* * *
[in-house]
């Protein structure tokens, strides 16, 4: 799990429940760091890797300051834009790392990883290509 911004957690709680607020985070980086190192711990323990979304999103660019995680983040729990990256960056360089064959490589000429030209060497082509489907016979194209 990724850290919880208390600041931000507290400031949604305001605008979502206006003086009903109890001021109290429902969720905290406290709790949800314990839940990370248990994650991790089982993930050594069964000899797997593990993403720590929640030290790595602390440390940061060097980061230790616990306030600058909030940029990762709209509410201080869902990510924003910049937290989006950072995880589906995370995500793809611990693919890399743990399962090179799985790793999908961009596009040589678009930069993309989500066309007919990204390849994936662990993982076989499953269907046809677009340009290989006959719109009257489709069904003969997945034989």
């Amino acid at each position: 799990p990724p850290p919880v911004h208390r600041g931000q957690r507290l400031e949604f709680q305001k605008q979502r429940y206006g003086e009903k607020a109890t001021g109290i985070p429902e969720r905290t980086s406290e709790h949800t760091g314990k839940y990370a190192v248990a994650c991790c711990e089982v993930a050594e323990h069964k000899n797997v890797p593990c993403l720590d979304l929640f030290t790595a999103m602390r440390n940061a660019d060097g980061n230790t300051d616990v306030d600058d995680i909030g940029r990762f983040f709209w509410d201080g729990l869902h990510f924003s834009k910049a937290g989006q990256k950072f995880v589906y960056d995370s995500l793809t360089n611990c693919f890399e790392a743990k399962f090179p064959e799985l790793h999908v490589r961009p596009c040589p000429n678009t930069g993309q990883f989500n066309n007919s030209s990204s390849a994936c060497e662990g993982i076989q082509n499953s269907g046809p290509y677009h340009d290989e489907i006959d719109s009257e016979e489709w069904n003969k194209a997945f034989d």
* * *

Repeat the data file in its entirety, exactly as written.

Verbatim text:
[in-house]
């Protein structure tokens, strides 16, 4: 799990429940760091890797300051834009790392990883290509 911004957690709680607020985070980086190192711990323990979304999103660019995680983040729990990256960056360089064959490589000429030209060497082509489907016979194209 990724850290919880208390600041931000507290400031949604305001605008979502206006003086009903109890001021109290429902969720905290406290709790949800314990839940990370248990994650991790089982993930050594069964000899797997593990993403720590929640030290790595602390440390940061060097980061230790616990306030600058909030940029990762709209509410201080869902990510924003910049937290989006950072995880589906995370995500793809611990693919890399743990399962090179799985790793999908961009596009040589678009930069993309989500066309007919990204390849994936662990993982076989499953269907046809677009340009290989006959719109009257489709069904003969997945034989």
């Amino acid at each position: 799990p990724p850290p919880v911004h208390r600041g931000q957690r507290l400031e949604f709680q305001k605008q979502r429940y206006g003086e009903k607020a109890t001021g109290i985070p429902e969720r905290t980086s406290e709790h949800t760091g314990k839940y990370a190192v248990a994650c991790c711990e089982v993930a050594e323990h069964k000899n797997v890797p593990c993403l720590d979304l929640f030290t790595a999103m602390r440390n940061a660019d060097g980061n230790t300051d616990v306030d600058d995680i909030g940029r990762f983040f709209w509410d201080g729990l869902h990510f924003s834009k910049a937290g989006q990256k950072f995880v589906y960056d995370s995500l793809t360089n611990c693919f890399e790392a743990k399962f090179p064959e799985l790793h999908v490589r961009p596009c040589p000429n678009t930069g993309q990883f989500n066309n007919s030209s990204s390849a994936c060497e662990g993982i076989q082509n499953s269907g046809p290509y677009h340009d290989e489907i006959d719109s009257e016979e489709w069904n003969k194209a997945f034989d």